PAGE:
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Door insert thickness?

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Anjru
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Door insert thickness?

Postby Anjru » Sun Jul 15, 2012 10:41 am

Hi. I'm new here. This is my first post. I tried searching to see if this question was already discussed but I didn't see it. 8-[

I'm interested in making a glass panel inset for my front door, about 18" x 58". My plan is to make it out of random pattern bars pieces, Coe 90. I'm wondering how thick the inset should be so that it's strong enough. I'm thinking 1/2 to 3/4" should be enough but that's just a guess.

Also, I'm guessing that will make the piece pretty heavy. Maybe there's some sort of weight chart that would allow me to figure it out?

And given the weight, I'm wondering if it'll impact the opening and closing of the door. The door in question is a hollow core front door. It's got a security door in front of it and I'm in a gated community. So I'm not really concerned with break-ins.

Thanks in advance.

Valerie Adams
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Re: Door insert thickness?

Postby Valerie Adams » Sun Jul 15, 2012 10:55 am

I'm sure others with architectural-installation experience will reply, but my front door has a leaded glass insert and it's only single thickness. It's the fairly common kind, where nearly half of the top of the door is glass. I can't imagine why you'd had to make your insert so thick.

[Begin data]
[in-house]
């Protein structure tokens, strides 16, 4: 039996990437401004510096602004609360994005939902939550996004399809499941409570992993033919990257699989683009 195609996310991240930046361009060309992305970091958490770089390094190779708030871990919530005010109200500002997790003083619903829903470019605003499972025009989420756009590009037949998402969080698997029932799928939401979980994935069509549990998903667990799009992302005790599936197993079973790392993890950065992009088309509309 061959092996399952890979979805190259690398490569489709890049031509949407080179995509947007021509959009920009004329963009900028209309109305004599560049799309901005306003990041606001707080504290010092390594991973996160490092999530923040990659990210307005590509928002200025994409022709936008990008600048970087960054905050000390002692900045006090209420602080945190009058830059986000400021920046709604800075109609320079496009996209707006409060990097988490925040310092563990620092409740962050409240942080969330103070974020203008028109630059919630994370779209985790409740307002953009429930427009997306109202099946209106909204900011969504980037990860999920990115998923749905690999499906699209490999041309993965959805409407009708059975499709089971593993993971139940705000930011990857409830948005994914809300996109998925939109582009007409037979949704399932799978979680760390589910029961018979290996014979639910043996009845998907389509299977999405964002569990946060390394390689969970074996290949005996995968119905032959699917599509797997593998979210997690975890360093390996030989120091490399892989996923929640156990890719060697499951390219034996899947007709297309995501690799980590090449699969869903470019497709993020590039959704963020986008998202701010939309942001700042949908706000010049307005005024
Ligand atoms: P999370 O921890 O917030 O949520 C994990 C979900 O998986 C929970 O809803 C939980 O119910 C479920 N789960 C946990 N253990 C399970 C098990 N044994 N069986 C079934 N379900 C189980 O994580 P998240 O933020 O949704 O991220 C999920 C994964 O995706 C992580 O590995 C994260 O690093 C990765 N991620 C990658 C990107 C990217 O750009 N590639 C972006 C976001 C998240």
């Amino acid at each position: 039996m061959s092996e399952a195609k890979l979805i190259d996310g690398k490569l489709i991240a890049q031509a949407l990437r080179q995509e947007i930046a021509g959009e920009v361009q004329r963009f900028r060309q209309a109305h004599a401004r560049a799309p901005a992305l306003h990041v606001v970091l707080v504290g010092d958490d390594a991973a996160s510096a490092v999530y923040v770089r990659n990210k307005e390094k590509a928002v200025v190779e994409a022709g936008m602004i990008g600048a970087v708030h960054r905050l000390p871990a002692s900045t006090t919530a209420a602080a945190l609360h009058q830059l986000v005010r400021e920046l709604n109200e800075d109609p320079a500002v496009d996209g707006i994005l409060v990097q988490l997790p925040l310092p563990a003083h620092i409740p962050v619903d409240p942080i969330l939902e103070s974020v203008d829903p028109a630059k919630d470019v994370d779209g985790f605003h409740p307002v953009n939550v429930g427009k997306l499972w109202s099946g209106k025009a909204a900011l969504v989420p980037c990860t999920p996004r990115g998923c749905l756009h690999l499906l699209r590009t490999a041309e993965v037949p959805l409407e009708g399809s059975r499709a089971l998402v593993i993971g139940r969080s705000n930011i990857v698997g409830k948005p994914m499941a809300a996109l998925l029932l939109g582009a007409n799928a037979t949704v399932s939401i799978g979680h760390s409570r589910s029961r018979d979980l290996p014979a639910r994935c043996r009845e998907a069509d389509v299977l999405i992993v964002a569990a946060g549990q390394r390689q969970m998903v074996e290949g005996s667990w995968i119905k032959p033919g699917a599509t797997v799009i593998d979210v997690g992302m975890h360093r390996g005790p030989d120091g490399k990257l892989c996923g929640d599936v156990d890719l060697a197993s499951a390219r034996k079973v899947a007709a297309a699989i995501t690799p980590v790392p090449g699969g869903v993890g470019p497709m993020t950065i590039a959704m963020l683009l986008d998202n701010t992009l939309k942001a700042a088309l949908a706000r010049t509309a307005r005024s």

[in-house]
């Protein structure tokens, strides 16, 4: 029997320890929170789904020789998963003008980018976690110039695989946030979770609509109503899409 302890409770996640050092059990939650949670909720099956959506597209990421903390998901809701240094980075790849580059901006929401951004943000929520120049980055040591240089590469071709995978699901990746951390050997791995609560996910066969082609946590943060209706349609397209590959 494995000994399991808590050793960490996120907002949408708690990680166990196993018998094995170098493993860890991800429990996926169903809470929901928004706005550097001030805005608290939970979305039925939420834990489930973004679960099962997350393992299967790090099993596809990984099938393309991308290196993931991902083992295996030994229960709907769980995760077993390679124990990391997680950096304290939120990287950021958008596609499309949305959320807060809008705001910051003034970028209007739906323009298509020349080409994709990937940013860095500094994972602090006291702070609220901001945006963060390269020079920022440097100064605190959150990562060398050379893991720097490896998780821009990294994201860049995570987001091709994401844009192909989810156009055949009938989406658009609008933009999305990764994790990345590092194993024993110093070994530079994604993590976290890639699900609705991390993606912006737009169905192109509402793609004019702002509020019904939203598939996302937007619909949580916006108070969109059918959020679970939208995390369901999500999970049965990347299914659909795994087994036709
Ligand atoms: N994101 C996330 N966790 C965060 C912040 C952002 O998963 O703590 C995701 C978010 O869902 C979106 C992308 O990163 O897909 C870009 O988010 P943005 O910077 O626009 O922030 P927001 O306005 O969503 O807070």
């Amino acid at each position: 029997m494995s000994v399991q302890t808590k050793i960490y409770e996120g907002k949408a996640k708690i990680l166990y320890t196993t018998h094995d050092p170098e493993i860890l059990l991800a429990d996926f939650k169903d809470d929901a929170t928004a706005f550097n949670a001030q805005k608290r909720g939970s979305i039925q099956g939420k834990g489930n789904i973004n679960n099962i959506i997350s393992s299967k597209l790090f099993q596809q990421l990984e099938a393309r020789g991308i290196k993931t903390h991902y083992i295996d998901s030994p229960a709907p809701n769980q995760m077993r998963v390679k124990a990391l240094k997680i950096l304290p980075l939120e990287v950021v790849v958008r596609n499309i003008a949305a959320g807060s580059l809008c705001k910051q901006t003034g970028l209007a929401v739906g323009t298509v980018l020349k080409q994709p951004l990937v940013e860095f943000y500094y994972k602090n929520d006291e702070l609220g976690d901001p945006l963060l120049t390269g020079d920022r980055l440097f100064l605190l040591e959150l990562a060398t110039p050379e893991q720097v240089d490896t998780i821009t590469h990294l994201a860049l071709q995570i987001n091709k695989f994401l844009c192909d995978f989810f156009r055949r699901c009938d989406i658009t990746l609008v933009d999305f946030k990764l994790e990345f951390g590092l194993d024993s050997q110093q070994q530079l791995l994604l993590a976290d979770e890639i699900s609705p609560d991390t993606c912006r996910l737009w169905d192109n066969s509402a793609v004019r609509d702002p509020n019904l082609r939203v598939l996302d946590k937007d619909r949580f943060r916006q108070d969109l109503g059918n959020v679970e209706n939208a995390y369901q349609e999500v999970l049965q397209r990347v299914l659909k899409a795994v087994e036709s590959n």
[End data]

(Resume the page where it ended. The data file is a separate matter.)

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Re: Door insert thickness?

Postby Bert Weiss » Sun Jul 15, 2012 11:21 am

There are no charts I know of. Generally to meet building codes, glass in a door must be safety glass (laminated or tempered). There are a couple of ways to accomplish this. My suggestion is to find a company what can resin laminate it with a low contraction resin. I would probably laminate to a sheet of tempered, clear glass. Another approach would be to create a triple glazed panel with the outer panels being tempered glass. All that said, some building inspectors will allow you to use an art glass exception. Not all will. If you do happen to do this, be sure to insist on a high quality hydraulic door closer so the door can't slam shut.

Weight is not an issue here. A tall thin panel does not have problems created by weight. For that reason, I would want my art glass panel at least 6mm thick and thicker might be better. Whatever the weight ends up being, you need a sufficient hinge system on the door. Be sure to use neoprene setting blocks beneath the glass.

When it comes to resin laminating, the standard resin used is not a good choice. It has a contraction coefficient of 13%. This will tend to break art glass. At least 2 companies make a low contraction resin, about 3%, that is a good choice. This process is relatively simple as it does not require expensive equipment. It does have a steep learning curve as it is quite difficult to seal the resin in the glass before it sets up. I have done this myself and choose to work with a company that is better at it than I am.
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Anjru
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Re: Door insert thickness?

Postby Anjru » Sun Jul 15, 2012 11:56 am

Thanks Bert.

I hadn't really thought about building and safety codes since I was going to pull a permit to install the glass. But maybe adding a sheet of tempered glass to the thickness would be a good idea anyway both for code and strength. I get my glass from pacific art glass here in Los Angeles. I was just there yesterday and he talked to me about laminating. He didn't mention shrinkage rate but now that you have I'll ask about it. They were talking triple glazed, a glass sandwich.